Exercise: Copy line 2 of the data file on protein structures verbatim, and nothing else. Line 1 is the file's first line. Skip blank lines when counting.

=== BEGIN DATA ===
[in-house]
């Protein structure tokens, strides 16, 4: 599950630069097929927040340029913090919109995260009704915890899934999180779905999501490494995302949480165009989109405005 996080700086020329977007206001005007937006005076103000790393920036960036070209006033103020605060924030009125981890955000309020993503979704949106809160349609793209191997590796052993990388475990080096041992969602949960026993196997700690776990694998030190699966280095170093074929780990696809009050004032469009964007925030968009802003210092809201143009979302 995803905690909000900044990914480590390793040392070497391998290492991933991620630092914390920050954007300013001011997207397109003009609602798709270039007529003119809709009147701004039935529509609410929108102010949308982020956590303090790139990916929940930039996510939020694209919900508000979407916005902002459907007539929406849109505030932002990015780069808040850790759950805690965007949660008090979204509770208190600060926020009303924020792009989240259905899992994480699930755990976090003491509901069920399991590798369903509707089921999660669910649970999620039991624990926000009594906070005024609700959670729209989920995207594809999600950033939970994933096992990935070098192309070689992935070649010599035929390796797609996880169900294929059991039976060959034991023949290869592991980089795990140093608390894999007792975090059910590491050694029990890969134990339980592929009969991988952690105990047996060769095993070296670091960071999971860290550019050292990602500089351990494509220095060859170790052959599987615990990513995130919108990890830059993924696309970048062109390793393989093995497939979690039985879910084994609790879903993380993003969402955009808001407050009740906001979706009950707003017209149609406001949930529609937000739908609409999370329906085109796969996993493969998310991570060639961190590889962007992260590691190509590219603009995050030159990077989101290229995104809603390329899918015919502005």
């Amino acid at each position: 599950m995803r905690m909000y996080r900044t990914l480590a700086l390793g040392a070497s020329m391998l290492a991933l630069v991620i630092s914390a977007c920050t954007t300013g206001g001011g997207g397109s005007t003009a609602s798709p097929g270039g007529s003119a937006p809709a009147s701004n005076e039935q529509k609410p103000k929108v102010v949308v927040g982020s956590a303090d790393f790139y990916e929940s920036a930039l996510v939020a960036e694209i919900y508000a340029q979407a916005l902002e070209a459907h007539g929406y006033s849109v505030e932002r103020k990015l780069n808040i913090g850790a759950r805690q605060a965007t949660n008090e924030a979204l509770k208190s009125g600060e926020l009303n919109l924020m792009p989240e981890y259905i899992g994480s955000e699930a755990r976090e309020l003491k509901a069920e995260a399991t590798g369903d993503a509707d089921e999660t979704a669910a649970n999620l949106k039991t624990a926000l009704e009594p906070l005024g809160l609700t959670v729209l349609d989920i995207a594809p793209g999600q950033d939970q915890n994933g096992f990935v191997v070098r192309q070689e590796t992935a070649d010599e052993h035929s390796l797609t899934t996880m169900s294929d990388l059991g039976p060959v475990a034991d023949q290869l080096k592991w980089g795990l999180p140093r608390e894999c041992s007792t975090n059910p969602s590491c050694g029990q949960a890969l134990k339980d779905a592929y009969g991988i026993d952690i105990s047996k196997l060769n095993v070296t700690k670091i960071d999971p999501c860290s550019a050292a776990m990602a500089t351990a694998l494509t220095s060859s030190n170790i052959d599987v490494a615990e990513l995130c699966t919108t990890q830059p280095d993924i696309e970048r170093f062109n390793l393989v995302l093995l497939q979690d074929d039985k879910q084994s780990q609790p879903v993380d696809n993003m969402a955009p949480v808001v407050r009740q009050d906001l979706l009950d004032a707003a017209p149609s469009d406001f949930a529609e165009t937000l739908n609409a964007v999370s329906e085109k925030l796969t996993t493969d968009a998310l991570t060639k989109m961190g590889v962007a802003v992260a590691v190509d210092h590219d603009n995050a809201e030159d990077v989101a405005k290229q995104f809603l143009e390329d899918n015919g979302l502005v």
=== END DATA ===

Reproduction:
């Protein structure tokens, strides 16, 4: 599950630069097929927040340029913090919109995260009704915890899934999180779905999501490494995302949480165009989109405005 996080700086020329977007206001005007937006005076103000790393920036960036070209006033103020605060924030009125981890955000309020993503979704949106809160349609793209191997590796052993990388475990080096041992969602949960026993196997700690776990694998030190699966280095170093074929780990696809009050004032469009964007925030968009802003210092809201143009979302 995803905690909000900044990914480590390793040392070497391998290492991933991620630092914390920050954007300013001011997207397109003009609602798709270039007529003119809709009147701004039935529509609410929108102010949308982020956590303090790139990916929940930039996510939020694209919900508000979407916005902002459907007539929406849109505030932002990015780069808040850790759950805690965007949660008090979204509770208190600060926020009303924020792009989240259905899992994480699930755990976090003491509901069920399991590798369903509707089921999660669910649970999620039991624990926000009594906070005024609700959670729209989920995207594809999600950033939970994933096992990935070098192309070689992935070649010599035929390796797609996880169900294929059991039976060959034991023949290869592991980089795990140093608390894999007792975090059910590491050694029990890969134990339980592929009969991988952690105990047996060769095993070296670091960071999971860290550019050292990602500089351990494509220095060859170790052959599987615990990513995130919108990890830059993924696309970048062109390793393989093995497939979690039985879910084994609790879903993380993003969402955009808001407050009740906001979706009950707003017209149609406001949930529609937000739908609409999370329906085109796969996993493969998310991570060639961190590889962007992260590691190509590219603009995050030159990077989101290229995104809603390329899918015919502005």